It would be easy to provide means, consisting of a simple switchboard 100 with a plug and jack arrangement for connecting contacts 86' to 90' to magnets 11 to 15 in any one of 120 different permutations.
In FIG. 1 I have shown an assembly of but five cam wheels, one for each cipher commutator. But it is readily possible to have a set of ten cam wheels which can be electrically combined into five pairs to control the five cipher commutators. This is shown schematically in FIG. 2, in which 11, 12, 13, 14, and 15 are the similarly numbered magnets of FIG. 1, for controlling the stepping mechanisms of the cipher commutators. Contact lever 86 is the same as the similarly numbered contact lever of FIG. 1, except that this lever is now associated with two contacts, a lower contact 86', against which it normally rests, and an upper contact 86" which it touches when a button on the cam wheel is presented to the contact lever 86. Contact levers 87, 88, 89, and 90 are of the same form as contact lever 86, and serve similar functions; they are homologous to similarly numbered levers of FIG. 1 and, like contact lever 86 of FIG. 2, they are each associated with paired contacts. Contact levers 186, 187, 188, 189, and 190 are five additional contact levers similar to 86, 87, 88, 89, and 90; they are associated with and operated by five additional cam wheels, so that there are now ten cam wheels and ten contact levers. If the numbers of segments on cam wheels 6, 7, 8, 9, and 10 of FIG. 1, are as indicated before, namely, 51, 50, 49, 47, and 43, the numbers of segments on the additional five cam wheels may, for example, be 41, 37, 31, 29, and 23. The complete period of the whole system of cam wheels in this case would be 51.times.50.times.49.times.47.times.43.times.41.times.37.times.31.times.29 .times.23.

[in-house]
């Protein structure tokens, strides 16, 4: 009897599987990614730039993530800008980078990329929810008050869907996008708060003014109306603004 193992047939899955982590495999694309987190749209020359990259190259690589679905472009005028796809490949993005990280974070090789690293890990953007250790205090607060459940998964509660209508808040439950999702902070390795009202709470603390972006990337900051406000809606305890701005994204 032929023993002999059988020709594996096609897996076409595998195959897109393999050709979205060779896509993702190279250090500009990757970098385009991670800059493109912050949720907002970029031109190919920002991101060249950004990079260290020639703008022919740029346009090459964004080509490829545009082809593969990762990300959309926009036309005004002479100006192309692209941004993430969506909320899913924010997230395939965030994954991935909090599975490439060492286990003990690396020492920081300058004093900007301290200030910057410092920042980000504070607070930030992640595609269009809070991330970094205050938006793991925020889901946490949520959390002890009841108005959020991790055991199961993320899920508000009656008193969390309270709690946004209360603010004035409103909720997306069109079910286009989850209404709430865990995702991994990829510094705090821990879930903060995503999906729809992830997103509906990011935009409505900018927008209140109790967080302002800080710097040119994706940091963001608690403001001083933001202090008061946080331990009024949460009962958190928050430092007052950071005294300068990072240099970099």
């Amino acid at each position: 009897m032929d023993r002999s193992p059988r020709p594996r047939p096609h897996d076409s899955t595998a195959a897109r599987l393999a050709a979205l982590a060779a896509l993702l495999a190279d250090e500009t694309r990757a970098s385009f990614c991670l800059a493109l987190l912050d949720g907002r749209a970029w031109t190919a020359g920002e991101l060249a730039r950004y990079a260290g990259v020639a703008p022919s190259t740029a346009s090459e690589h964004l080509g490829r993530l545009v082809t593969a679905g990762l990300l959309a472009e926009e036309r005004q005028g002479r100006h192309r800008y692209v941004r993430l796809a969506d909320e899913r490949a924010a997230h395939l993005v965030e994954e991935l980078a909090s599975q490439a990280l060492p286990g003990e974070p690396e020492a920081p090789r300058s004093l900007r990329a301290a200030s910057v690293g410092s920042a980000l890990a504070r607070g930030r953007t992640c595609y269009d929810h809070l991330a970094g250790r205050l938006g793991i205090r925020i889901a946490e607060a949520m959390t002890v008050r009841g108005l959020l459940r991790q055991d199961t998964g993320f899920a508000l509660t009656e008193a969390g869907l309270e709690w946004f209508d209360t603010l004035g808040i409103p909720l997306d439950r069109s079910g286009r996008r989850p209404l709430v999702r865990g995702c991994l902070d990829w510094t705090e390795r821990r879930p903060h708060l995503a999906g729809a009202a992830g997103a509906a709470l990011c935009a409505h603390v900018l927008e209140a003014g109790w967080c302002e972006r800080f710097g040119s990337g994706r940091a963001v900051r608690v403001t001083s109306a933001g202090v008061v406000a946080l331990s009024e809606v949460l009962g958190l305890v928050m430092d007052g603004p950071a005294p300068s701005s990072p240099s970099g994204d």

In FIG. 2, the switchboard 200 serves as a means for interconnecting the contact levers 86, 87, 88, 89, 90, 186, 187, 188, 189, and 190 in pairs, and by a multitude of different arrangements, so that the five sets of paired contact levers control the five magnets 11, 12, 13, 14, and 15 by a paired relationship explained below. For example, as interconnected in FIG. 2, magnet 11 is controlled jointly by contact levers 86 and 187; magnet 12 is controlled jointly by contact levers 188 and 189; magnet 13, by 90 and 186; magnet 14, by 88 and 190; magnet 15, by 87 and 89. The relay 91 in FIG. 2 is the same as the similarly numbered relay in FIG. 1 and serves the same function, namely, to apply potential to the circuits controlled by contact levers 86, 87, 88, 89, 90, 186, 187, 188, 189, 190 only on the back stroke of the universal bar on the keyboard.